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From Furbies, Hatchimals, and Tickle-Me Elmo to Tamagotchi digital pets, Cabbage Patch Kids, Baby Alive and even pet rocks, generations of kids have been drawn to toys that feed their need to “nurture” something the way they are nurtured by the adults in their lives.

Even before kids can walk or talk, they are developing empathy. As early childhood specialist Ayuko Uezu Boomer tells The Atlantic, “This often begins with them showing an interest in a caregiver or a household pet.” And for some kids, she says, their early-childhood interest in caretaking also manifests itself in their relationships with things like houseplants that require easy daily maintenance.

Why do kids like to pretend to be grown-ups?

In addition to playing in a nurturing way, kids tend to mimic in play what they see and experience in real life. Roberta Michnick Golinkoff, who chairs the school of education at the University of Delaware, tells The Atlantic that kids simply like to pretend to be grown-ups. And they do that by modeling what they see adults doing around them:

“You can’t expect them to do ‘make-believe physicist,’” she adds, “or ‘make-believe refrigerator repairman,’ because most kids just don’t see those things enough.” Kids play ‘make-believe parent’ or ‘make-believe babysitter,’ though, because “they are experts on caregiving. They’re always on the receiving end of it.”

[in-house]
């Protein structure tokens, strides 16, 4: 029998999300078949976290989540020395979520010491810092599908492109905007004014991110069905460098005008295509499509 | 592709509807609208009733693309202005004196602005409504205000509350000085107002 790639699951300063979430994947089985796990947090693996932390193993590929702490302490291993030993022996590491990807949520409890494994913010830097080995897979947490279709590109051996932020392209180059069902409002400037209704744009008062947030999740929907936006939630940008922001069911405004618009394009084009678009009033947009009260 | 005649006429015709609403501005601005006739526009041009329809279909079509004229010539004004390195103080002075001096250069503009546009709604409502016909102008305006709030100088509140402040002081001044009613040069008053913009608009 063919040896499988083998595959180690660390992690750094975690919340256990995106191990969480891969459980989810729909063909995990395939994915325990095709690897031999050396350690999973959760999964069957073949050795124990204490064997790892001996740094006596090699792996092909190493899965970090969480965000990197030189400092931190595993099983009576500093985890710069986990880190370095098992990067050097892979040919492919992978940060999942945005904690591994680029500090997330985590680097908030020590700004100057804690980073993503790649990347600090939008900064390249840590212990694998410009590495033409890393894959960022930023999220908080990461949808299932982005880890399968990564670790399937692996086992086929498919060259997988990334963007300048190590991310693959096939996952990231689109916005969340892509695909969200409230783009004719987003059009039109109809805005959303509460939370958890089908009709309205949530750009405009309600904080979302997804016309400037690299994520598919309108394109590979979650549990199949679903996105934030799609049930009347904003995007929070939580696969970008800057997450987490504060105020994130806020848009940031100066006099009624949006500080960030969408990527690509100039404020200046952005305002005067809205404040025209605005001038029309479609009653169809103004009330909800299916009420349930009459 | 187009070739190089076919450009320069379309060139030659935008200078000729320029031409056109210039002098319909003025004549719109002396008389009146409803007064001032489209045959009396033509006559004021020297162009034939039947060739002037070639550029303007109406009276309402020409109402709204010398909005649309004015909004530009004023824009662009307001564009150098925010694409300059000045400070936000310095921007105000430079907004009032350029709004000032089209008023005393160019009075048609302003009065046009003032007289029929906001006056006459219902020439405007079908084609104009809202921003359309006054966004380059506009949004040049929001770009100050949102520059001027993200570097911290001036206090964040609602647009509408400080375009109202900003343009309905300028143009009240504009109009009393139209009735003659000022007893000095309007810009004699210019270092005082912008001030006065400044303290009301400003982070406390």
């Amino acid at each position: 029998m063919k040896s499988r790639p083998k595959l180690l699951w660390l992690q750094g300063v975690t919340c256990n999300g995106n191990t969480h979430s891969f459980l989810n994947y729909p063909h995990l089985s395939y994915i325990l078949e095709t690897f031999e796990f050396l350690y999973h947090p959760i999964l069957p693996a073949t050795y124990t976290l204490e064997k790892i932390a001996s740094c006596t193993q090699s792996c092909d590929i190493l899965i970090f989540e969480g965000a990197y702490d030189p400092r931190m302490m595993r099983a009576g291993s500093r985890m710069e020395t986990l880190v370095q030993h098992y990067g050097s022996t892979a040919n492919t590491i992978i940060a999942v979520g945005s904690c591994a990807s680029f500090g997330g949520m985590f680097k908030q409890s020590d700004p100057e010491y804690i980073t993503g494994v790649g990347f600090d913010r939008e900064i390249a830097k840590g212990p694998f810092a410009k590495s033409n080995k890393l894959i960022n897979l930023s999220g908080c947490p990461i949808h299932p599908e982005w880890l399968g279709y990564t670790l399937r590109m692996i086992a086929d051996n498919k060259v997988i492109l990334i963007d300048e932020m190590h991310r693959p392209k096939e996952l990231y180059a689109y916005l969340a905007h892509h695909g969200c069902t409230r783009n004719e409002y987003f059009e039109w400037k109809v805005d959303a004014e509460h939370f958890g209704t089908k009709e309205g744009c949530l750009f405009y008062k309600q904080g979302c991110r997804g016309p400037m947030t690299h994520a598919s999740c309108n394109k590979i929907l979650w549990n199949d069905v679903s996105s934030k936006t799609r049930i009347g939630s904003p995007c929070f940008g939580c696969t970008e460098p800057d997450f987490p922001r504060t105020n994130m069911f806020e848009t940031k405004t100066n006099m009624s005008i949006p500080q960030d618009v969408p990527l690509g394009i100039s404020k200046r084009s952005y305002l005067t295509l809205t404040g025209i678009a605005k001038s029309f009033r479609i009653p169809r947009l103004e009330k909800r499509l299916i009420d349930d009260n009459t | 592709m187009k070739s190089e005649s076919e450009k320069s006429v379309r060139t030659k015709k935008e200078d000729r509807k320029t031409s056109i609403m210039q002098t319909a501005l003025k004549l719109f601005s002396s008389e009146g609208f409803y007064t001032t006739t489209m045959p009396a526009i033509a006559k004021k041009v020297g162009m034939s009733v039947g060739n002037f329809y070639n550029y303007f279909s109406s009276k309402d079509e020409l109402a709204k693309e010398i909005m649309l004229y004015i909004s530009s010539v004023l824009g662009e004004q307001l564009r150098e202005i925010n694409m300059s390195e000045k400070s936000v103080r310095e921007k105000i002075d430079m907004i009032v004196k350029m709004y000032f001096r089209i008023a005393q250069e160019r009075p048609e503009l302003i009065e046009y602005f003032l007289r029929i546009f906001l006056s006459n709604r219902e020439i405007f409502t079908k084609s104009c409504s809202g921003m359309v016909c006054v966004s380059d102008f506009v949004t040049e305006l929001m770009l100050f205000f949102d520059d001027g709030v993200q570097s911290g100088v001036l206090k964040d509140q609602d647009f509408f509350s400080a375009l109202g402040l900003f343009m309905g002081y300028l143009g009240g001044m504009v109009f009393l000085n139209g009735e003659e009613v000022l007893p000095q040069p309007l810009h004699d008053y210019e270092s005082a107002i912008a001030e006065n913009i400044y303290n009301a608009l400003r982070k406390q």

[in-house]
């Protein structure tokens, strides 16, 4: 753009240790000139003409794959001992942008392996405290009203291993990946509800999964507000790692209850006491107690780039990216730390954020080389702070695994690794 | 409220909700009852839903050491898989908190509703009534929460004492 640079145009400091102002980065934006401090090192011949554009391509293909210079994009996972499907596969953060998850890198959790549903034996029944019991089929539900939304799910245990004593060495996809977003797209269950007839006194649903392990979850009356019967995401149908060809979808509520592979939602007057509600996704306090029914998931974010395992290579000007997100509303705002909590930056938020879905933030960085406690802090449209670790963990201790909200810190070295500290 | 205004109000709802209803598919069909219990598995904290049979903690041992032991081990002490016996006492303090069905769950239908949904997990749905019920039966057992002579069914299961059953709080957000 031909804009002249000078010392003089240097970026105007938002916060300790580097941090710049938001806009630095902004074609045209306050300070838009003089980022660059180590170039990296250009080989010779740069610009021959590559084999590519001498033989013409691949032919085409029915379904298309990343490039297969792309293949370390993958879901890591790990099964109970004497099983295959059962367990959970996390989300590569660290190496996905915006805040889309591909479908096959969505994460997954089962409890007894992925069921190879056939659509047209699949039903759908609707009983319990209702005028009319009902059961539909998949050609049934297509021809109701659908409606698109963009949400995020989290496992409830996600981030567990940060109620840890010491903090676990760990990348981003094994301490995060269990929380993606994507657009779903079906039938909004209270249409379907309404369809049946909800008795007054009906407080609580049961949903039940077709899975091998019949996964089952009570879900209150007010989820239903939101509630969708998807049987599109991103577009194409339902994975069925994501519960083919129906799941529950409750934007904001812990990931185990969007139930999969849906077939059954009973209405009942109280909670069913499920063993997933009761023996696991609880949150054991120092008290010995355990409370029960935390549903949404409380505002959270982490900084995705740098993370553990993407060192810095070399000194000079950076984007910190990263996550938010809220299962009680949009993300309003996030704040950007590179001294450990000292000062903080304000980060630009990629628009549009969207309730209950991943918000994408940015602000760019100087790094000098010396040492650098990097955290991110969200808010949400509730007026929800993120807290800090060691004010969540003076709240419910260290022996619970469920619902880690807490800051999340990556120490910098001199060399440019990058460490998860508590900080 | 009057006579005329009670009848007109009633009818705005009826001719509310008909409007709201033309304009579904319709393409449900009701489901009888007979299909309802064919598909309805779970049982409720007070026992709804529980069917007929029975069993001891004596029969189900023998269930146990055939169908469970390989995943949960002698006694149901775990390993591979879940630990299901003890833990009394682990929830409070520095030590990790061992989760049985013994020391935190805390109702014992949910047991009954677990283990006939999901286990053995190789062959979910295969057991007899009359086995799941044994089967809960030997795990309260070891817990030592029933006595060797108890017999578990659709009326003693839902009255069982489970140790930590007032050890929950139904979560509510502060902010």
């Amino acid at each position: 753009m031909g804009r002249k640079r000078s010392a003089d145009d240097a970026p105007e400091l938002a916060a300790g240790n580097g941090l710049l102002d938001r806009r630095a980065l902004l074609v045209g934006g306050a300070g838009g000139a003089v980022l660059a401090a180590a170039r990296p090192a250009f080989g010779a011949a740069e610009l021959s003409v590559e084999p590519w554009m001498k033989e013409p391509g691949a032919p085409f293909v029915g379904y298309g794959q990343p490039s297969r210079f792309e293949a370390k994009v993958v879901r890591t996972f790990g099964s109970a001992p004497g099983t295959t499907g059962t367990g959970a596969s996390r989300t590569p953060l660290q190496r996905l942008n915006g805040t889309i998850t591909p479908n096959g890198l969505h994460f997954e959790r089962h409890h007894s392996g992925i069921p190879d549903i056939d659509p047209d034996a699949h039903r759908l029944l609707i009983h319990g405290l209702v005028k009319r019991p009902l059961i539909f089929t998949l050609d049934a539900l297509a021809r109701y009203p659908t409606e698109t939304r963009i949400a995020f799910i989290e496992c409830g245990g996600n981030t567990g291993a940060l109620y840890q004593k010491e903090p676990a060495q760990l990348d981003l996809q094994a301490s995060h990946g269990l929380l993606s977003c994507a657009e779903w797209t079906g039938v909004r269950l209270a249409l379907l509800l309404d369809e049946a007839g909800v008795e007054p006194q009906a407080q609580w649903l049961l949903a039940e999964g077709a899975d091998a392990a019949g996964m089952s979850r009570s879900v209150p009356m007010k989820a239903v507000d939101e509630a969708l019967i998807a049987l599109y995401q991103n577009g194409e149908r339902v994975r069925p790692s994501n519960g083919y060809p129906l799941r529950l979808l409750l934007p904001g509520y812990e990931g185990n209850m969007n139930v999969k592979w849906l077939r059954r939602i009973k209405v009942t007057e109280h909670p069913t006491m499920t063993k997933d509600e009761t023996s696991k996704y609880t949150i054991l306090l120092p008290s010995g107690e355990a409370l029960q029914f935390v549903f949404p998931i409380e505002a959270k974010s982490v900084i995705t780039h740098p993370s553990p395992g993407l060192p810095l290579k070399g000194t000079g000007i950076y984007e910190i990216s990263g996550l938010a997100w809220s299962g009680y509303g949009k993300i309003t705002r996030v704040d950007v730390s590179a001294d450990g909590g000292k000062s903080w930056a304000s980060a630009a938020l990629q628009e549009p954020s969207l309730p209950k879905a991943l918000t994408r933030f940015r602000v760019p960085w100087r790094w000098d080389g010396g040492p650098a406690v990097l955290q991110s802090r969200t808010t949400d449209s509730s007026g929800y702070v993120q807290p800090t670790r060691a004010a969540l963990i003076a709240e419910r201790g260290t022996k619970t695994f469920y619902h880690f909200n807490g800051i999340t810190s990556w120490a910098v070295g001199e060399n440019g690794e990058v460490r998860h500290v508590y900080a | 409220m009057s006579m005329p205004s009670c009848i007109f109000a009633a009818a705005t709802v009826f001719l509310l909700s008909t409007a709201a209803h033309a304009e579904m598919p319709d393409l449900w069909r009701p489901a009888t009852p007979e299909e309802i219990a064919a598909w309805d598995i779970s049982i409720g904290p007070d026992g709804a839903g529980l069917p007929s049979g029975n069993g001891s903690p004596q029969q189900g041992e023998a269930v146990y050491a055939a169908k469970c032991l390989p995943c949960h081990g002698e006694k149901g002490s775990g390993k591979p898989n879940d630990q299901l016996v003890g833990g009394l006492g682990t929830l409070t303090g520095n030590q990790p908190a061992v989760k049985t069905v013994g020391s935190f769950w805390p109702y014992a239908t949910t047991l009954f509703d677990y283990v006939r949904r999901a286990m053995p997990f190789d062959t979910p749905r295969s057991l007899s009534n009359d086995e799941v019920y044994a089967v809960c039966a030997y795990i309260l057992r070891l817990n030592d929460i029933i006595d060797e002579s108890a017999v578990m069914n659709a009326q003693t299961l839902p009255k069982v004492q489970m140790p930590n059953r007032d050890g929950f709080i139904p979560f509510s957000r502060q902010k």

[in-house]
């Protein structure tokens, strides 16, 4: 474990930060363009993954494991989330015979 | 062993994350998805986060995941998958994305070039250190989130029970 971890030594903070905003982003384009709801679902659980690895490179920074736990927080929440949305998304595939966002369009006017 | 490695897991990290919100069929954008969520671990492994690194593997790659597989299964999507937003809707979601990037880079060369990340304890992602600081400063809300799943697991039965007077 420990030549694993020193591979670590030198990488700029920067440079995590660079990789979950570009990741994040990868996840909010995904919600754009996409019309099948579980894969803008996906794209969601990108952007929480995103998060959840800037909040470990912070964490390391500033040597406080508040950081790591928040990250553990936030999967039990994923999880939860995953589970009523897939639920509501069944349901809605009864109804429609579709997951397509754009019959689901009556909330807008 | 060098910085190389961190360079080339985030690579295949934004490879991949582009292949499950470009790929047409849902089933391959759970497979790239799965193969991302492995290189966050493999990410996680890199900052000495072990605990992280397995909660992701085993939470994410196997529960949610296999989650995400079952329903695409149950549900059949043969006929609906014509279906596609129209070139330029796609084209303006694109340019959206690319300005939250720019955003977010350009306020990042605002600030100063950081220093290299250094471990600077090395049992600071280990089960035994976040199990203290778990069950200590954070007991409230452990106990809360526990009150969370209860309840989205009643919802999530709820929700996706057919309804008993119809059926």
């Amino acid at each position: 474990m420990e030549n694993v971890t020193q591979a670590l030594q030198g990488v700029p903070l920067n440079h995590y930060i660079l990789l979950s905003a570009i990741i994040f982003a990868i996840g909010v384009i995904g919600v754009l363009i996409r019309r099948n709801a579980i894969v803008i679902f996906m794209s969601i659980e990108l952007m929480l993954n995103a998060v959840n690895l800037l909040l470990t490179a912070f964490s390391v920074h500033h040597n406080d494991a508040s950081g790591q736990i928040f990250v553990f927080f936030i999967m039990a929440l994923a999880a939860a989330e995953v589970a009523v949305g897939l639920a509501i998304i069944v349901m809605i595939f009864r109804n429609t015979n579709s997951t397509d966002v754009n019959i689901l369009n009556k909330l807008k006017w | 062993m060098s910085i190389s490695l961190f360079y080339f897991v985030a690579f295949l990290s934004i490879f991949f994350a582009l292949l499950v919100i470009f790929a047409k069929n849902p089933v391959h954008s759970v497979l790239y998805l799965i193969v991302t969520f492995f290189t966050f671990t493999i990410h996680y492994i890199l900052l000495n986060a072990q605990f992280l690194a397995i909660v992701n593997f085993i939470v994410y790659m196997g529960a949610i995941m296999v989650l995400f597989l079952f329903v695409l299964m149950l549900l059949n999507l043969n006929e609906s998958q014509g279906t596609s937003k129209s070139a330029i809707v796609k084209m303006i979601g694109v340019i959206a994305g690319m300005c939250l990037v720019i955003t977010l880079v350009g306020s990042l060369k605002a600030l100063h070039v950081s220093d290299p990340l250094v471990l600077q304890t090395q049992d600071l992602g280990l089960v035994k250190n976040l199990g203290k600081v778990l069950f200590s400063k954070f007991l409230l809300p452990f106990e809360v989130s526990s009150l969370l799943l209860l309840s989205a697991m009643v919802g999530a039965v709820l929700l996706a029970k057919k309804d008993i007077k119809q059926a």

Toys that let kids ”play” like grown-ups


The American Academy of Pediatrics weighed in on the subject of play, too, with a statement that encourages parents to opt for high-quality traditional toys rather than digital media-based virtual “toys”:

Toys are important in early child development in relation to their facilitation of cognitive development, language interactions, symbolic and pretend play, problem-solving, social interactions, and physical activity, with increasing importance as children move from infancy into toddlerhood. Pretending through toy characters (eg, dolls, animals, and figures) and associated toy objects (eg, food, utensils, cars, planes, and buildings) can promote the use of words and narratives to imitate, describe, and cope with actual circumstances and feelings. Such imaginative play ultimately facilitates language development, self-regulation, symbolic thinking, and social-emotional development.

So if you’re ever struggling with what to buy a kid for their birthday or a holiday, consider a toy that lets them practice nurturing or otherwise acting like mini-grown-ups out in the world.



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